Set Secure Boot state to – Disabled
Set OS Type to – Windows UEFI mode

Go back one screen. Look for Boot Option Priorities – Boot Option 1. Click on the down arrow in the outlined box to the right and look for your flash drive. It should be preceded by UEFI, (example UEFI Sandisk Cruzer). Select it so that it appears in this box.
(Source: https://rog.asus.com/forum/showthread.php?106842-Required-bios-settings-for-Samsung-970-evo-Nvme-M-2-SSD)

Though, in my case if you put “Launch CSM” to “Disabled”, then the following settings in that section actually vanish from the BIOS interface. Your mileage may vary? I just backspaced at that point, made the next steps first, then made the “Launch CSM” disable step, and then proceeded further.

Another interesting part is how to partition and format the SSD and other disks in one’s system. There are plenty of websites and discussions around related to this. I noticed that Windows 10 will place some partitions to other (not so fast) disks if those are physically connected during the first installation round. So, it took me a few Windows re-installations to actually get the boot order, partitions and disks organised to my liking. But when everything was finally set up and running, the benchmark reported that my workstation speed had been upgraded the “UFO” level, so I suppose everything was worth it, in the end.

Part of the quiet and snappy, effective performance of my system after this installation can of course be just due to the clean Windows installation in itself. Four years of use with all kinds of software and driver installations can clutter the system so that it does not run reliably or smoothly, regardless of the underlying hardware. I also took the opportunity to physically clean the PC inside-out thoroughly, fix all loose and rattling components, organise cables neatly, etc. After closing the covers, setting the PC case back to its place, and plugging in a sharp, 4K monitor and a new keyboard (Logitech K470 this time), and installing just a few essential pieces of software, it was pleasure to notice how fast everything now starts and responds, and how cool the entire PC is running according to the system temperature sensor data.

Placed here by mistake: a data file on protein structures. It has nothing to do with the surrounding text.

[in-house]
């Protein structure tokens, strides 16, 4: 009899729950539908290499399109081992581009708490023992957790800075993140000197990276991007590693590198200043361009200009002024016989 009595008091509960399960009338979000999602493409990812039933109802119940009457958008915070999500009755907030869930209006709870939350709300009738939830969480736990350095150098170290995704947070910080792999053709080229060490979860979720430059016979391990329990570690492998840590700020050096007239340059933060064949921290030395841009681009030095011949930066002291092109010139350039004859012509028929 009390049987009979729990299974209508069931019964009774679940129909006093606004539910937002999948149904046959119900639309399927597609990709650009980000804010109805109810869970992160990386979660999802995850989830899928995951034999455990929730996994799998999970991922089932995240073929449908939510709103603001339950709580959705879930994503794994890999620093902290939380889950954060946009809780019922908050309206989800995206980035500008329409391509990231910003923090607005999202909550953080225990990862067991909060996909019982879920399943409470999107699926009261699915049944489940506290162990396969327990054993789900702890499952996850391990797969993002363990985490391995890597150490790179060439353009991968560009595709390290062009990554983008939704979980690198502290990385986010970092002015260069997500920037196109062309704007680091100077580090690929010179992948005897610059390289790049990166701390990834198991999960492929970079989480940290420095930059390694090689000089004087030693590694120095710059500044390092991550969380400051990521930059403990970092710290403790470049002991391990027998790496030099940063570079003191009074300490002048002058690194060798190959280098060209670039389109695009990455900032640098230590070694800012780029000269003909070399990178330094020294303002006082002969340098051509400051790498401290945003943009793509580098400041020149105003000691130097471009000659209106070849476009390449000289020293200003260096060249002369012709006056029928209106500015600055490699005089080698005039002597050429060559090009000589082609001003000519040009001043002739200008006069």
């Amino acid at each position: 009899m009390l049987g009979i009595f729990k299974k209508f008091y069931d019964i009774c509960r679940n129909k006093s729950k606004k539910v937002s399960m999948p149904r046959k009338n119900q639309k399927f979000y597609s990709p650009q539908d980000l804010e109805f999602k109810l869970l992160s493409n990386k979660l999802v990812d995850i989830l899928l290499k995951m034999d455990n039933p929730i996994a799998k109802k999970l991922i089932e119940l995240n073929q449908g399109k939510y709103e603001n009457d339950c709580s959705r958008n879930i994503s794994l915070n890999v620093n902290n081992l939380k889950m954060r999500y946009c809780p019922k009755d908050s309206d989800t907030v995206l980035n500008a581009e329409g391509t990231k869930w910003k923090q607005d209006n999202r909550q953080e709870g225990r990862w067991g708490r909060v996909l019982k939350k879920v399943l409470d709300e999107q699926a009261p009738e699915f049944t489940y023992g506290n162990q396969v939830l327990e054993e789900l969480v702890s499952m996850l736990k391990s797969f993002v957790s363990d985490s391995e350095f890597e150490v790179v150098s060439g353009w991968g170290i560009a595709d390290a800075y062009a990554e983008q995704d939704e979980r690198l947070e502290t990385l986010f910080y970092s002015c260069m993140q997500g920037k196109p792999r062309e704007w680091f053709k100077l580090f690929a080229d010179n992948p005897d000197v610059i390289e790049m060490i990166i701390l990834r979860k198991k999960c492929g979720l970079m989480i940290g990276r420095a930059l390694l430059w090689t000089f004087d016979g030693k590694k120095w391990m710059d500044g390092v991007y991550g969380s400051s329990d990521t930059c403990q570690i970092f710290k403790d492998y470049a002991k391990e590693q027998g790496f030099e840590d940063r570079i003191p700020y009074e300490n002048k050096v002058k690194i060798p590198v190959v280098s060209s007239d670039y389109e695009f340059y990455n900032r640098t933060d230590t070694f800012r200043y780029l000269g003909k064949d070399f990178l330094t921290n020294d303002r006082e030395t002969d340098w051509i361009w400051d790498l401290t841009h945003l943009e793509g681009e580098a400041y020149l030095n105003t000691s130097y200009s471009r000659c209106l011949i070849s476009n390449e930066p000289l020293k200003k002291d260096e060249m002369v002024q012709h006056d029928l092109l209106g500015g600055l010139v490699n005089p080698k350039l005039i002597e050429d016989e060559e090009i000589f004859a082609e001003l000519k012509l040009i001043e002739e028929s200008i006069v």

Cool summer, everyone!

Hydroponics, pt. 3

My chili project was delayed for a week or two (a nasty virus hit), so I have only now gradually been able to set up and move forward with my hydroponics system. I did get the AutoPot 4pot system by mail order (everything else was ok, except the small “tophat grommet” that is used to seal the connection of watertube into the water reservoir tank – I got that from a local store). The growing medium is 60/40 “Gold Label” HydroCoco mix, with a small layer of pure hydrocorn at the bottom.

The LED light system was bit of a challenge to install so that I can adjust the right height of lamps from the tops of chili plants (without fastening anything to the ceiling, as our panels cannot take it). This time it was right spot for an “IkeaHack”: the “elevators” for LED strips were installed into a Ikea MULIG cloth rack. Underneath the entire system a 80 x 80 cm plastic vat was installed, just to be secure with all that water. The outcome is perhaps not very beautiful, but it seems functional enough. Let’s see how the Canna Coco A+B solution that I am feeding them will work out. I am following the mild, rooting phase solution recipe at this point: 20 ml of both fertilizers into a 10 L bucket of water.

My four pots finally host these: Lemon Drop, CAP 270, Sugar Rush Orange, and Hainan Yellow Lantern. (Laura has other four chili seedlings in soil pots.) Looking forward to good growth!

Hydroponics?

I have done my chili gardening so far only with traditional, soil-based methods. The results have been varied, and there seems to be the constant threat of pests, plant diseases, or improper amounts of water and nutrients while working with soil. I am not completely sure how real this observation is, but I think I have noticed that e.g. soil-based chili growing is something that some of the more passionate hobbyists have long left behind. After moving into hydrophonics (where nutrients and oxygen are moved with water flow to plant roots), then to aeroponics (use of moist air to nourish hanging root systems), some even have made use of the NASA experiments in the International Space Station to create “high pressure aeroponics” or ultrasonic “fogponics” systems, where very small, 50 micron droplet size is utilised, to stimulate the growth of fine root hairs (trichoblasts) that maximise the surface area of root system, and produce optimal crop yield with minimal amounts of water and nutrients. The related high-pressure pumps and misting nozzle systems are interesting in engineering sense, I admit.

The first seedlings, spring 2019.